Shôkôsai Hanbei (松好半兵衛 act. c. 1795–1809) was a pupil of Ryûkôsai Jokei (琉光齋女圭 act. c. 1776-1809), the founder of the Osaka school of actor portraits (yakusha-e: 役者絵) in their mature form. Shôkôsai's biography is unknown but for a few sketchy details. His personal name was Hanbei, and on at least three hosoban, he used the prefix "Kônan" (江南) in his signature, meaning "south of the river," a possible reference to his address near the Yodo River. His identity as a pupil of Ryûkôsai is recorded on a print dated 1798. He was also cited as a pupil in Denki sakusho (1843) by the playwright Nishizawa Ippô (西澤一鳳 1802-1852). One of Shôkôsai's known Osaka addresses was in Shimanouchi, Shimizumachi (near an entertainment district south of the Yodo River).
As was true for many ukiyo-e artists, Shôkôsai composed poems for his own works as well as for prints and paintings designed by others. He was closely associated with the theater as an active member in hiiki renchû (loyal theater fan clubs: 贔屓連中). His devotion to kabuki was cited in the aforementioned Denki sakusho, while one of his literary pseudonyms was Gijokojin, "Theater lover": 戯場好人). His other noms de plume were Naniwa gako ("Artist of Osaka": 浪花畵工) and Eirakujin ("One who likes to compose poems": 詠楽人).
Shôkôsai's style of actor portraiture evolved from the model established by Ryûkôsai in that master's nigao-e (likeness pictures: 似顔絵). Shôkôsai's portraits were also realistic, but occasionally less caustic than Ryûkôsai's. This is evident, for example, in his portrait of Arashi Kichisaburô II as Nuregami no Chôgorô in Futatsu chôchô kuruwa nikki (Diary of two butterflies from the licensed quarters: 双蝶々曲輪日記) from 1/1797 (see image at left). Barely more than twenty single-sheet designs by Shôkôsai have survived.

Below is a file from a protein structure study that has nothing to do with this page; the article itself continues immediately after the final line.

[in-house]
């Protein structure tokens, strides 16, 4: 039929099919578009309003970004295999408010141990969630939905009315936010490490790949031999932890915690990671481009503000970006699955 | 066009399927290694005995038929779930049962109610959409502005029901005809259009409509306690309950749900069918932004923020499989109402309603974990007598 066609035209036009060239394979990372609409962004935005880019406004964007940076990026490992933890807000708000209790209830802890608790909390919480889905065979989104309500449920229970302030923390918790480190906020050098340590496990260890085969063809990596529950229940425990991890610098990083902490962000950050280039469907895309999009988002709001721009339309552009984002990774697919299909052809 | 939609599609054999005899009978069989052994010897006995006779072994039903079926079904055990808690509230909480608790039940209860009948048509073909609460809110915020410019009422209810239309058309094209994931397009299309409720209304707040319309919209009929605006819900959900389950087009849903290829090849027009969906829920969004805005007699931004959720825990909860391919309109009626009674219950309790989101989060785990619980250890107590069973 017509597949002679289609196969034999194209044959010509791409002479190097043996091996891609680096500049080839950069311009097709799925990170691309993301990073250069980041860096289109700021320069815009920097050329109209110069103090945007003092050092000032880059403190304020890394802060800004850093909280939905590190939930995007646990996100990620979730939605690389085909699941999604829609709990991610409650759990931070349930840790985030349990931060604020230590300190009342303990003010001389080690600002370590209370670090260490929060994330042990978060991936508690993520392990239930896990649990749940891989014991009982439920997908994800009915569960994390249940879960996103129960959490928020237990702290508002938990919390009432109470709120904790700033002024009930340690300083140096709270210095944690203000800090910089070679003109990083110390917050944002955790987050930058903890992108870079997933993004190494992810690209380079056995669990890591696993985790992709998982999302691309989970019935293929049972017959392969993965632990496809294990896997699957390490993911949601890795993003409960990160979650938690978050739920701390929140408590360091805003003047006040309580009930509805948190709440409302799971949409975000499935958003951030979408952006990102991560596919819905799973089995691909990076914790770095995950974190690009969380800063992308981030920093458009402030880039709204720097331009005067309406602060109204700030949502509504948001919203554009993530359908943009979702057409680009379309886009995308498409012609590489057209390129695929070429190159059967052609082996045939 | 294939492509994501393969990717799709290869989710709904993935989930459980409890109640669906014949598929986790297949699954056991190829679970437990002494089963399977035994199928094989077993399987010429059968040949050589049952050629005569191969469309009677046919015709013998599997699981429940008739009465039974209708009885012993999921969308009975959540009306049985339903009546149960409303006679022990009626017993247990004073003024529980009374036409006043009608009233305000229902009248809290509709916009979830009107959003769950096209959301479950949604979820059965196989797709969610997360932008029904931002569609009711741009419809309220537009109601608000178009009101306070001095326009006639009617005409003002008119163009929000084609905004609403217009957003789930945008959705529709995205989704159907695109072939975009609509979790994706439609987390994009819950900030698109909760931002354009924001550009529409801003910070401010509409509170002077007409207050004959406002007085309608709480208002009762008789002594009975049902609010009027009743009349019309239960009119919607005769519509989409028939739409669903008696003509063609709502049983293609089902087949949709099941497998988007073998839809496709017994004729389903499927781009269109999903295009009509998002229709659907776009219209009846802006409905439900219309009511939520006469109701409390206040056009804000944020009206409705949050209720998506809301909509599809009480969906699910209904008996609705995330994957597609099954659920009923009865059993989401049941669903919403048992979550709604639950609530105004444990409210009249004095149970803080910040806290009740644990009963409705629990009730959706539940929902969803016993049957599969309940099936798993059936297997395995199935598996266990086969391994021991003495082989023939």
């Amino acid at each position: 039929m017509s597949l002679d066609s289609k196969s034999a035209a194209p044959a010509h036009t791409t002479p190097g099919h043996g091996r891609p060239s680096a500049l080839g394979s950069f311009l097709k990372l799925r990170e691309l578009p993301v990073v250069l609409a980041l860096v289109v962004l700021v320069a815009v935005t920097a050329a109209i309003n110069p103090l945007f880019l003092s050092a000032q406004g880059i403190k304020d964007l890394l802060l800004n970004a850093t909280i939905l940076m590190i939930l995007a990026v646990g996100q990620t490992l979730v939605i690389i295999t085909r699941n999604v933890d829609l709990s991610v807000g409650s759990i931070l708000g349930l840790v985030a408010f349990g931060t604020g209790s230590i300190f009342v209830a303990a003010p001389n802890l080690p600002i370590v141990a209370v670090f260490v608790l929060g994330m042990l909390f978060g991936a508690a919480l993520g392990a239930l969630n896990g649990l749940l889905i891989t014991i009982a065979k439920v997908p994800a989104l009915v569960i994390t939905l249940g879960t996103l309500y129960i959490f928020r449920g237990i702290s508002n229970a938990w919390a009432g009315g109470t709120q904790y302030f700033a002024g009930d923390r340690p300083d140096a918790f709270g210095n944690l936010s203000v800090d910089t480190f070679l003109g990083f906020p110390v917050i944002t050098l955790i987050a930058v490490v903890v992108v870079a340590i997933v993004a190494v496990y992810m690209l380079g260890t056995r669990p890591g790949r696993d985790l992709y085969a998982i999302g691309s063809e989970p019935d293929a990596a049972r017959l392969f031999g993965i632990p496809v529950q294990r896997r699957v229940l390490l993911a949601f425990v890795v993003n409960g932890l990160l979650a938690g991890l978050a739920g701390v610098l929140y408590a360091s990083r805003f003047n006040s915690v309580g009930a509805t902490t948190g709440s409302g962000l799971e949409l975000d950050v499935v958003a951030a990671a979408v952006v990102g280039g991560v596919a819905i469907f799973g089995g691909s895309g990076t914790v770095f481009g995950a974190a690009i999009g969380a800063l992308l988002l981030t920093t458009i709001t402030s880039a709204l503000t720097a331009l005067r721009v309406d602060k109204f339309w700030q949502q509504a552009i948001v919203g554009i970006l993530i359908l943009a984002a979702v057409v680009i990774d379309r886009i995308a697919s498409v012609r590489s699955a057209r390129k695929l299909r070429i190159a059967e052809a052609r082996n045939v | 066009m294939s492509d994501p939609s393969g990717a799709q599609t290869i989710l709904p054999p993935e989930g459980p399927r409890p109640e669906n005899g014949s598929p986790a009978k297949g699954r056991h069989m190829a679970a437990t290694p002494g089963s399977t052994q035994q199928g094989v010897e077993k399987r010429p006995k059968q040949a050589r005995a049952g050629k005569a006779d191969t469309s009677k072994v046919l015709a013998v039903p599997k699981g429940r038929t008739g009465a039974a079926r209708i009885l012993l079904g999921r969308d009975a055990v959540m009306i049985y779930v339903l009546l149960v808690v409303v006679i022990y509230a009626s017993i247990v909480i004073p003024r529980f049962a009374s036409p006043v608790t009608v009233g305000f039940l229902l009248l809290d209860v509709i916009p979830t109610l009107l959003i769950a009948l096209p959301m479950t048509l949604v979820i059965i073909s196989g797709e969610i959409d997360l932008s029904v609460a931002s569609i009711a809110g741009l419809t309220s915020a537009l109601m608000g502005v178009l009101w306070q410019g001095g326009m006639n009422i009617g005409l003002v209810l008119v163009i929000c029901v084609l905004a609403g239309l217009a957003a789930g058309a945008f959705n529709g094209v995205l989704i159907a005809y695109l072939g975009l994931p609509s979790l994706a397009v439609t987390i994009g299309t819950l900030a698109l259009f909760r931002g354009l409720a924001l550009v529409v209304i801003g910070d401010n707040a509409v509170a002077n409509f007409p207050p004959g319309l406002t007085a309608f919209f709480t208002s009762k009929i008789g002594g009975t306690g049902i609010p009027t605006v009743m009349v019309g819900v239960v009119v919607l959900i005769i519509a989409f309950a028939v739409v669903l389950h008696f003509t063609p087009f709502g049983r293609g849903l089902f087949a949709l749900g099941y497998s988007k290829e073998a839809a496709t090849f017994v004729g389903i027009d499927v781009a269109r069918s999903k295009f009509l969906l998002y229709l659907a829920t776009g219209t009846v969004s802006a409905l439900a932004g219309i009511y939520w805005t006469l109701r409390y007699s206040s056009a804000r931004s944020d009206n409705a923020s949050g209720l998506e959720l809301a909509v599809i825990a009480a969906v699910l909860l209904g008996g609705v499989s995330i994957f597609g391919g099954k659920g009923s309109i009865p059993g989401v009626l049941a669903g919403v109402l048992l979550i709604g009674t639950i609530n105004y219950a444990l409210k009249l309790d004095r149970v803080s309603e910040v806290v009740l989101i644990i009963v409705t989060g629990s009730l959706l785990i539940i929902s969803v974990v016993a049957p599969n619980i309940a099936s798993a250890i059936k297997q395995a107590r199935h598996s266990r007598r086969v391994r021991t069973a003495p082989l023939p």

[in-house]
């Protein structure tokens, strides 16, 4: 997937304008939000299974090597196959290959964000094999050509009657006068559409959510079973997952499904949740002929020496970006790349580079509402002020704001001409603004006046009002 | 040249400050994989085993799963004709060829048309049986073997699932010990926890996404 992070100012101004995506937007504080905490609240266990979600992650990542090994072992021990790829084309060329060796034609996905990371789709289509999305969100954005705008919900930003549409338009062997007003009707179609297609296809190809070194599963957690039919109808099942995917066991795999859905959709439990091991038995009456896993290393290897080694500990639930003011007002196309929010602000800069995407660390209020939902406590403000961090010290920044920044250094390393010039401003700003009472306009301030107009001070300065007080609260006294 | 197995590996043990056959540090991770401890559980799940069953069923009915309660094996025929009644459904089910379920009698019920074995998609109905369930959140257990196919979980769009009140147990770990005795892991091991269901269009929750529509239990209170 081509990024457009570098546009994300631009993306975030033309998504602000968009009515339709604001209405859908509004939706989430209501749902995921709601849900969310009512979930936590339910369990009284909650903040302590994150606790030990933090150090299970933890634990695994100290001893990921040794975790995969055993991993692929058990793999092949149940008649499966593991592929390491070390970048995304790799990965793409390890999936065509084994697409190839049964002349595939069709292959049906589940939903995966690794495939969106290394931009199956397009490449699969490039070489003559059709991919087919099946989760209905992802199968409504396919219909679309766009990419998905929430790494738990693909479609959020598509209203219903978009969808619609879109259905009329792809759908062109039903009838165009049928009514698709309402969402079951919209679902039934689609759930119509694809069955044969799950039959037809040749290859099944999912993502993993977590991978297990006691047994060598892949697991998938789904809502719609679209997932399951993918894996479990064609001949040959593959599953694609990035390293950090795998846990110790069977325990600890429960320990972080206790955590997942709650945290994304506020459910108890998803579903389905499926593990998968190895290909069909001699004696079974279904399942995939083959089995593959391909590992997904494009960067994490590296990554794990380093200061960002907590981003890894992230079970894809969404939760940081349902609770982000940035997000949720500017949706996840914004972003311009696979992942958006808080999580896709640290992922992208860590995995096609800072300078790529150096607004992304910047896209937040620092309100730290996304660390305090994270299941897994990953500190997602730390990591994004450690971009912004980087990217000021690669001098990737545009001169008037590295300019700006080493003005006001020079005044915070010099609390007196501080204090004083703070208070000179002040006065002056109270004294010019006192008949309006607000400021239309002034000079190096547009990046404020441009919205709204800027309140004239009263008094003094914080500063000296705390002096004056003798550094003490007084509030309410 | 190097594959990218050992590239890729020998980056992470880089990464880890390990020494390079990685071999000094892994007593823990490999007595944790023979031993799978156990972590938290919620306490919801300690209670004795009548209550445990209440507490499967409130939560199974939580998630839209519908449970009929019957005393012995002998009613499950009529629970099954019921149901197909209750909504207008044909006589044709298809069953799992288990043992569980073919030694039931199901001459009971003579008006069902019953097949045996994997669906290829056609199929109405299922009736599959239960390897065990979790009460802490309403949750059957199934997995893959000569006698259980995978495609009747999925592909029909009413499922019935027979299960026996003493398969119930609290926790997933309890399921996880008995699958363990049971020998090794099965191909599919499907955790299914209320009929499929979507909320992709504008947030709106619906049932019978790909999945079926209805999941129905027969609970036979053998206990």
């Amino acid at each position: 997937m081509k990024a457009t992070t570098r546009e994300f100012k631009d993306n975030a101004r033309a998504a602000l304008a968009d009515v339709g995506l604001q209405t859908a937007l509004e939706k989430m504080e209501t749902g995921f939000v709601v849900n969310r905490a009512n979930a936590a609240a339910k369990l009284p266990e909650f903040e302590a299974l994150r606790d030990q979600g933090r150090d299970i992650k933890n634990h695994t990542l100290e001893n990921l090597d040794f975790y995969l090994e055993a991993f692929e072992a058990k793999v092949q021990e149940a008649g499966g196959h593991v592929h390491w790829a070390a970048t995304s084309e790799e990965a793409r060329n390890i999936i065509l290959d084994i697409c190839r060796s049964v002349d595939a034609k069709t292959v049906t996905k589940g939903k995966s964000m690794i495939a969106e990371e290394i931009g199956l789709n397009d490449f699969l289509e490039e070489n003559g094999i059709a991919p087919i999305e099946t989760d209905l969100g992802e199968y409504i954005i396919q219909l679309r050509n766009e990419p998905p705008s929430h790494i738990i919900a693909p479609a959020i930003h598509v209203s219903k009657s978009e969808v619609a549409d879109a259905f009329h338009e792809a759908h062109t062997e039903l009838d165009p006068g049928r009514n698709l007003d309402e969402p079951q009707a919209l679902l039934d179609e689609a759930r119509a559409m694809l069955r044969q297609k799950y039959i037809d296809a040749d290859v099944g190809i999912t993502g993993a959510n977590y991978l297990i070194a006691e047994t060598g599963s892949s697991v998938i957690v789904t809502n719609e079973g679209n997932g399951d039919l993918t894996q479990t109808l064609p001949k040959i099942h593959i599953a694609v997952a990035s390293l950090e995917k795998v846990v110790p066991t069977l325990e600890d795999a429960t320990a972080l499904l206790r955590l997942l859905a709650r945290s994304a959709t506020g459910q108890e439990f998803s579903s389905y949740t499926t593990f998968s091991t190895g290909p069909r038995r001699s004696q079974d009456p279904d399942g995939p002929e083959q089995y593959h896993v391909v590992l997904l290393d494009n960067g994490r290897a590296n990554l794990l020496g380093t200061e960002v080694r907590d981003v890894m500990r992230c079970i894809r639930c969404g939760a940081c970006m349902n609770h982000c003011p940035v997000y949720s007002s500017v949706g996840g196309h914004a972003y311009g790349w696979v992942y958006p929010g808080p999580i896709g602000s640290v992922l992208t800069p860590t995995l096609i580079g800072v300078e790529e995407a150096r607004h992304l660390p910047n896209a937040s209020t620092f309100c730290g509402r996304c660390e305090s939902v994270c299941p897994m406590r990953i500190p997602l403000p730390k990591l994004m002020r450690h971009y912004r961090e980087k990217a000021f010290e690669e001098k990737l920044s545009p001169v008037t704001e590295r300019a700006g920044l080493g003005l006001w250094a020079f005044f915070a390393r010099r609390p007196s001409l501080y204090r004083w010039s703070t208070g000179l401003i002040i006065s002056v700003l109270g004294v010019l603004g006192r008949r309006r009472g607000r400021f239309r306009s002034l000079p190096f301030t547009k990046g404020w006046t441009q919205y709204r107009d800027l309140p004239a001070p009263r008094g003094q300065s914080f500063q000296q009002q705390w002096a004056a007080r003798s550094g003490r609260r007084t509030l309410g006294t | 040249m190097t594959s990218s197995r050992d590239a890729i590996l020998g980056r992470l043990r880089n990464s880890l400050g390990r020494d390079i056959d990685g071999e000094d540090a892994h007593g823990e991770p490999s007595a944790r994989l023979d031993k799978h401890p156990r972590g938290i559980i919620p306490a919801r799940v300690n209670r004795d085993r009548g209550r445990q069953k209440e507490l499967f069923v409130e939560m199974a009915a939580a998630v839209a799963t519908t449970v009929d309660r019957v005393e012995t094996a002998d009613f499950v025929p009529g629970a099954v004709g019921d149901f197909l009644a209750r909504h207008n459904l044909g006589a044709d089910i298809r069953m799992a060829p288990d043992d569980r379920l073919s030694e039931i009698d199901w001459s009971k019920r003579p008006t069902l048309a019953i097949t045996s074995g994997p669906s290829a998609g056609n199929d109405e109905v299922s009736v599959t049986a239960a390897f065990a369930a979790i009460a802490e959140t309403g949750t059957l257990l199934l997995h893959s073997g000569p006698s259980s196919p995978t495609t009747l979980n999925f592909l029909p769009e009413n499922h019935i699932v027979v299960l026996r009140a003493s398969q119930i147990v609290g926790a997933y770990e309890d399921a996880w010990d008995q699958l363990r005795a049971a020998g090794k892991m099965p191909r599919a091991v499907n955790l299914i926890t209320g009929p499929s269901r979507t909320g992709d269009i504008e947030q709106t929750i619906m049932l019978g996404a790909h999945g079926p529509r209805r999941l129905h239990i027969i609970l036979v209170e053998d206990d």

Shôkôsai's earliest confirmed print appears to be a hosoban yakusha-e from 5/1795, although an unsigned portrait dated 4/1794 has been attributed to him. He may have designed the earliest single-sheet chûban-format prints in Osaka, publishing two such works in 9/1799. Shôkôsai also designed the first color-printed ehon (picture book: 絵本) of actors in Osaka: Ehon futaba no aoi (Seed-leaves of the hollyhock: 絵本二葉葵) comprising two volumes. Another of his admired illustrated books is the Ehon santô yakusha masukagami (Picture book: A brilliant mirror of actors in the three cities: 絵本三都俳優ますかゞみ), published in 1806.
Active in another key area of ukiyo-e production in Osaka, Shôkôsai illustrated at least eight e-iri nehon (kabuki playbooks: 絵入根本) between 1801 and 1809, establishing an Osaka genre that lasted until the 1860s. These were illustrated kabuki playbooks or summary editions, ranging from prose adaptations of plays to relatively accurate compendiums of stage dialogs.
Shôkôsai provided designs for a treasure trove of historically significant information that was published by Shioya Chôbei (塩屋長兵衛 whose seal reads "Shiochô" 塩長) in two sets of illustrated books (ehon: 絵本), two-volumes each. They provide encyclopedic details about Osaka’s kabuki traditions through texts and images. They are titled "Illustrated guide to backstage theater rooms" (Shiba gakuya zue: 戯場図会拾) from 1800–01, and "Sequel to the illustrated guide to backstage theater rooms" (Gakuya zue shûi: 楽屋図会拾遺) from 1802.
Pupils of Shôkôsai
Shôkôsai's legacy includes his critical role in passing on knowledge of printmaking to Hokushû, arguably the most significant master in the next generation of Osaka artists:
Shunkôsai Hokushû (春好齋北洲 act. c. 1802(?)-1832),
Otherwise, Shôkôsai seems to have had few pupils, although four others are known:
Sekkô (Sekkôsai, 雪好齋 act. c. 1812–1814)
Rokô (Rokôsai, 露好齋 act. c. 1810–1813)
Shinkô (眞好 act. c. 1815)
Jukôdô Yoshikuni (壽好堂芳國 act. c. 1813–1832).
For more information about Shôkôsai, see John Fiorillo's web page: